Thursday, January 26, 2017

Reflection for the 3rd Week of Ordinary Time, Part 2

Thursday – Measures

In today's Gospel, Jesus tells us, “The measure with which you measure will be measured out to you...”

This ought to prod us to ask ourselves some questions about what kind of measure we're using.

Do we use the measure of love or the measure of apathy? Note that love here means willing the absolute best for another person and trying to help him or her attain that absolute best. It is not mere emotion or fluffy good feelings. It is not always affirmation. Sometimes the best way to love people is to tell them they're on the wrong path and to refuse to support their journey along that path. Apathy here is simply not caring; it is more of an opposite to love than hate will ever be.

Do we use the measure of generosity or the measure of selfishness? Do our hands open out to others or clutch tightly to what is ours?

Do we use the measure of forgiveness or the measure of grudges? Jesus once told His disciples that they should forgive seven times seventy times. He meant that to apply to us, too. We who seek forgiveness ought to be quick to give it.

So which measures do we use day to day? We must all remember Jesus' words: “The measure with which you measure will be measured out to you...”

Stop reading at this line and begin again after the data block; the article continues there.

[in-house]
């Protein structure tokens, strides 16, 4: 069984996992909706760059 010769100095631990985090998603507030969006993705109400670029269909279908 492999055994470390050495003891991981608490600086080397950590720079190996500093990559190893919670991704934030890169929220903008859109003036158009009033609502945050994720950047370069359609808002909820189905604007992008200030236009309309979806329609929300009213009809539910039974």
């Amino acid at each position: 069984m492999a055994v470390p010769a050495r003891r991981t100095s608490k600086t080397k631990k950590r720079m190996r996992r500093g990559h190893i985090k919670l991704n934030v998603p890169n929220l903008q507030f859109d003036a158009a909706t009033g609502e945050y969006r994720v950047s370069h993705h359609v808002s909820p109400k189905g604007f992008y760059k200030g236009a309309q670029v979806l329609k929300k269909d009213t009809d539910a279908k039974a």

Friday – Endurance

“You need endurance to do the will of God and receive what He has promised.”

Lord, grant me endurance in times of suffering and hardship.
Lord, grant me endurance to carry out Your will day by day.
Lord, grant me endurance to obey Your moral law.
Lord, grant me endurance to persevere in prayer.
Lord, grant me endurance to love even when it is difficult.
Lord, grant me endurance to walk the path You have set out for me no matter where it leads.
Lord, grant me endurance to remain close to You always.
Lord, grant me endurance to make it all the way home to Heaven.

Saturday – The Response of Faith

Today's readings focus on faith, “the realization of what is hoped for and evidence of things not seen.”

Abraham had great faith. When God told Abraham to leave his homeland and set out for a country he didn't know, he went. When God told Abraham that his descendants would be like the stars in the sky, he believed even though he and Sarah had no children yet. When God told Abraham to sacrifice his dear son, Isaac, the heir to all God's promises, he took a knife and his son and headed up the mount of sacrifice, believing that God would either stop him or even go so far as to raise Isaac from the dead. Abraham must have questioned sometimes. Perhaps he even doubted now and then. But his choices always came down on the side of faith.

The disciples in the Gospel, however, lacked Abraham's faith. Jesus was sound asleep when the wind came up and threatened to capsize their boat. They became so terrified that they began to despair, positive that they would die at any moment. They screamed at Jesus to wake up: “Teacher, do You not care that we are perishing?” But of course Jesus cared, and they weren't really perishing. With a word, Jesus calmed the wind and the sea. Then He turned to the disciples and asked, “Why are you terrified? Do you not yet have faith?” We don't get their answer, but it would have to have been an honest no.

Today, then, as we reflect on faith, we must ask ourselves whether our response is more like that of Abraham or more like that of the disciples.

Lord, increase our faith. Amen.

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